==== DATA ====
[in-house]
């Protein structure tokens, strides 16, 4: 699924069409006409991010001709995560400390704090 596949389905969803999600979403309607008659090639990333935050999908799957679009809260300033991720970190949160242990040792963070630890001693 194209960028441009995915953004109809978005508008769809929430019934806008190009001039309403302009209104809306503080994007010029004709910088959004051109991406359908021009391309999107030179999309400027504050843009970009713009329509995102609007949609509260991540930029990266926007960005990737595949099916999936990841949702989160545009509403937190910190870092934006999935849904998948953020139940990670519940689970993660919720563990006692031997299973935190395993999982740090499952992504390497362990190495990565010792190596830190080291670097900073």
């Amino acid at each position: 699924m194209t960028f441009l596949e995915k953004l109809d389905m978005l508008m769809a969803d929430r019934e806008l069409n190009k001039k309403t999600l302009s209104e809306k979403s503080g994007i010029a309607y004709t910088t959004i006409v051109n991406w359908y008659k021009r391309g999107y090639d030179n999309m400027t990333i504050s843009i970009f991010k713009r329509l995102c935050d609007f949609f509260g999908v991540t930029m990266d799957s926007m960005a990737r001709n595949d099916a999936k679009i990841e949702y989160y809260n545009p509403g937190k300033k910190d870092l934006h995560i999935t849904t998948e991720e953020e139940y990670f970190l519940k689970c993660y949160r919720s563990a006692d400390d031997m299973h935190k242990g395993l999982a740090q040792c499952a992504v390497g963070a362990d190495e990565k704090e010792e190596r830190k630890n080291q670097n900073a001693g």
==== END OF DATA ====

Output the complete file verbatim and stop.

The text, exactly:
[in-house]
């Protein structure tokens, strides 16, 4: 699924069409006409991010001709995560400390704090 596949389905969803999600979403309607008659090639990333935050999908799957679009809260300033991720970190949160242990040792963070630890001693 194209960028441009995915953004109809978005508008769809929430019934806008190009001039309403302009209104809306503080994007010029004709910088959004051109991406359908021009391309999107030179999309400027504050843009970009713009329509995102609007949609509260991540930029990266926007960005990737595949099916999936990841949702989160545009509403937190910190870092934006999935849904998948953020139940990670519940689970993660919720563990006692031997299973935190395993999982740090499952992504390497362990190495990565010792190596830190080291670097900073």
């Amino acid at each position: 699924m194209t960028f441009l596949e995915k953004l109809d389905m978005l508008m769809a969803d929430r019934e806008l069409n190009k001039k309403t999600l302009s209104e809306k979403s503080g994007i010029a309607y004709t910088t959004i006409v051109n991406w359908y008659k021009r391309g999107y090639d030179n999309m400027t990333i504050s843009i970009f991010k713009r329509l995102c935050d609007f949609f509260g999908v991540t930029m990266d799957s926007m960005a990737r001709n595949d099916a999936k679009i990841e949702y989160y809260n545009p509403g937190k300033k910190d870092l934006h995560i999935t849904t998948e991720e953020e139940y990670f970190l519940k689970c993660y949160r919720s563990a006692d400390d031997m299973h935190k242990g395993l999982a740090q040792c499952a992504v390497g963070a362990d190495e990565k704090e010792e190596r830190k630890n080291q670097n900073a001693g």